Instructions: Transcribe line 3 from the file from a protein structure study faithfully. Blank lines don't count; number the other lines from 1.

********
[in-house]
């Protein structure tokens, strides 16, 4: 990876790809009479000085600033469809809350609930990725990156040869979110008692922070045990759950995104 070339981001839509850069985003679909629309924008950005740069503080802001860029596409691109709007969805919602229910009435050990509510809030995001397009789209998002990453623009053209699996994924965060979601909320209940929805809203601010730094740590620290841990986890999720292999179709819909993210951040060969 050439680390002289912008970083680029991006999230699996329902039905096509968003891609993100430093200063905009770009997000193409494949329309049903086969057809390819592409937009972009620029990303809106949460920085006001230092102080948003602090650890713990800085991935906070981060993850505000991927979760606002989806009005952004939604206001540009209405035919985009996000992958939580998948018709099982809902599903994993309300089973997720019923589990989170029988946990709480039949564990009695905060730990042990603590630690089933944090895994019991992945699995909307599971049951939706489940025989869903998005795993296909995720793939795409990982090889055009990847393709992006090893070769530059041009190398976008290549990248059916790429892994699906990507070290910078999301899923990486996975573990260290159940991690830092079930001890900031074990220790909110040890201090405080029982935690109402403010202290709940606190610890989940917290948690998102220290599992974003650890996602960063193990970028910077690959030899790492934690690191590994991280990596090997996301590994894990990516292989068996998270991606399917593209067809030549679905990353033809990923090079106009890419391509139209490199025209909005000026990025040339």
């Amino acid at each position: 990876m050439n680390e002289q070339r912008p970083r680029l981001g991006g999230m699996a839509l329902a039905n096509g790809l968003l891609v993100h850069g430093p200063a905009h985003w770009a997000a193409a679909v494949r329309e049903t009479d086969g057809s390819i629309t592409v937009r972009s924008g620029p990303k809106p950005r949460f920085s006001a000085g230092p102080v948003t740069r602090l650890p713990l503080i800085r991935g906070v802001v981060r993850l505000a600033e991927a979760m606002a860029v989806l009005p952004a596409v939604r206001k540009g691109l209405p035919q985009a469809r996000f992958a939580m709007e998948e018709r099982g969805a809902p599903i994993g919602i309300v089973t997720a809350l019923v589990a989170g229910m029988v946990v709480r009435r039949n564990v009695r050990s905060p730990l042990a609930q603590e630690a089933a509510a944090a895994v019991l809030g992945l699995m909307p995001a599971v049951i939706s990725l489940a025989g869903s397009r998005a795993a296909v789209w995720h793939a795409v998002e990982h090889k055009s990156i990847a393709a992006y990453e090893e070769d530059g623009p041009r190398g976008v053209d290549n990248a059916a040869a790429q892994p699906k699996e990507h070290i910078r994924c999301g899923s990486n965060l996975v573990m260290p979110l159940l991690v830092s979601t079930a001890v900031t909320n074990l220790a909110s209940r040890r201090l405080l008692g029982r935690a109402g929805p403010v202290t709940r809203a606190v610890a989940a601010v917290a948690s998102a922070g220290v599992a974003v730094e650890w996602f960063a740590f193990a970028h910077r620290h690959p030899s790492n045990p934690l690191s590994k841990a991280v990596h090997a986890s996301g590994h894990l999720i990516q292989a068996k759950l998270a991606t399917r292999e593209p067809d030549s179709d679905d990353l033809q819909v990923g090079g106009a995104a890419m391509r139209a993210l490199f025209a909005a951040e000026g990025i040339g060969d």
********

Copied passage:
């Amino acid at each position: 990876m050439n680390e002289q070339r912008p970083r680029l981001g991006g999230m699996a839509l329902a039905n096509g790809l968003l891609v993100h850069g430093p200063a905009h985003w770009a997000a193409a679909v494949r329309e049903t009479d086969g057809s390819i629309t592409v937009r972009s924008g620029p990303k809106p950005r949460f920085s006001a000085g230092p102080v948003t740069r602090l650890p713990l503080i800085r991935g906070v802001v981060r993850l505000a600033e991927a979760m606002a860029v989806l009005p952004a596409v939604r206001k540009g691109l209405p035919q985009a469809r996000f992958a939580m709007e998948e018709r099982g969805a809902p599903i994993g919602i309300v089973t997720a809350l019923v589990a989170g229910m029988v946990v709480r009435r039949n564990v009695r050990s905060p730990l042990a609930q603590e630690a089933a509510a944090a895994v019991l809030g992945l699995m909307p995001a599971v049951i939706s990725l489940a025989g869903s397009r998005a795993a296909v789209w995720h793939a795409v998002e990982h090889k055009s990156i990847a393709a992006y990453e090893e070769d530059g623009p041009r190398g976008v053209d290549n990248a059916a040869a790429q892994p699906k699996e990507h070290i910078r994924c999301g899923s990486n965060l996975v573990m260290p979110l159940l991690v830092s979601t079930a001890v900031t909320n074990l220790a909110s209940r040890r201090l405080l008692g029982r935690a109402g929805p403010v202290t709940r809203a606190v610890a989940a601010v917290a948690s998102a922070g220290v599992a974003v730094e650890w996602f960063a740590f193990a970028h910077r620290h690959p030899s790492n045990p934690l690191s590994k841990a991280v990596h090997a986890s996301g590994h894990l999720i990516q292989a068996k759950l998270a991606t399917r292999e593209p067809d030549s179709d679905d990353l033809q819909v990923g090079g106009a995104a890419m391509r139209a993210l490199f025209a909005a951040e000026g990025i040339g060969d």